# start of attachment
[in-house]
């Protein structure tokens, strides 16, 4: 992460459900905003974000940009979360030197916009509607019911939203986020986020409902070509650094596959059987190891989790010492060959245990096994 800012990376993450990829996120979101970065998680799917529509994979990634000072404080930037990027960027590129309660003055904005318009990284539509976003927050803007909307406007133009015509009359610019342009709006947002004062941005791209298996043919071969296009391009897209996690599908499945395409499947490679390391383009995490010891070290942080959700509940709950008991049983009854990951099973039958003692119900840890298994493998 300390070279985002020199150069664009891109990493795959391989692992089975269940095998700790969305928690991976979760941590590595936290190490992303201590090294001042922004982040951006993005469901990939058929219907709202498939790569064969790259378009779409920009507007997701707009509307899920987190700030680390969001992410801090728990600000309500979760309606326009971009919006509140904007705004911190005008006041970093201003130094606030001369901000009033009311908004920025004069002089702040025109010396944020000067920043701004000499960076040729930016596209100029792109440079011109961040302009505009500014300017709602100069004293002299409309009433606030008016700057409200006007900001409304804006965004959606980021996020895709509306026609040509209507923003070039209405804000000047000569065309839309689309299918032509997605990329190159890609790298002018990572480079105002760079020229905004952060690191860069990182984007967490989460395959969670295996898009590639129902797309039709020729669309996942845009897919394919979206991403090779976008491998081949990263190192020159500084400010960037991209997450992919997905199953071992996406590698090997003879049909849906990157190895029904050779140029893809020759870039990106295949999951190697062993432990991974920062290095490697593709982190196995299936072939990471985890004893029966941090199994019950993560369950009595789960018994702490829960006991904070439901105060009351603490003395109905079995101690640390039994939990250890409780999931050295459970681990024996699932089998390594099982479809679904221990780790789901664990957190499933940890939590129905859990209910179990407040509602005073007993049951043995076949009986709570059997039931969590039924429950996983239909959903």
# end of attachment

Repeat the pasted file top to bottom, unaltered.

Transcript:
[in-house]
């Protein structure tokens, strides 16, 4: 992460459900905003974000940009979360030197916009509607019911939203986020986020409902070509650094596959059987190891989790010492060959245990096994 800012990376993450990829996120979101970065998680799917529509994979990634000072404080930037990027960027590129309660003055904005318009990284539509976003927050803007909307406007133009015509009359610019342009709006947002004062941005791209298996043919071969296009391009897209996690599908499945395409499947490679390391383009995490010891070290942080959700509940709950008991049983009854990951099973039958003692119900840890298994493998 300390070279985002020199150069664009891109990493795959391989692992089975269940095998700790969305928690991976979760941590590595936290190490992303201590090294001042922004982040951006993005469901990939058929219907709202498939790569064969790259378009779409920009507007997701707009509307899920987190700030680390969001992410801090728990600000309500979760309606326009971009919006509140904007705004911190005008006041970093201003130094606030001369901000009033009311908004920025004069002089702040025109010396944020000067920043701004000499960076040729930016596209100029792109440079011109961040302009505009500014300017709602100069004293002299409309009433606030008016700057409200006007900001409304804006965004959606980021996020895709509306026609040509209507923003070039209405804000000047000569065309839309689309299918032509997605990329190159890609790298002018990572480079105002760079020229905004952060690191860069990182984007967490989460395959969670295996898009590639129902797309039709020729669309996942845009897919394919979206991403090779976008491998081949990263190192020159500084400010960037991209997450992919997905199953071992996406590698090997003879049909849906990157190895029904050779140029893809020759870039990106295949999951190697062993432990991974920062290095490697593709982190196995299936072939990471985890004893029966941090199994019950993560369950009595789960018994702490829960006991904070439901105060009351603490003395109905079995101690640390039994939990250890409780999931050295459970681990024996699932089998390594099982479809679904221990780790789901664990957190499933940890939590129905859990209910179990407040509602005073007993049951043995076949009986709570059997039931969590039924429950996983239909959903």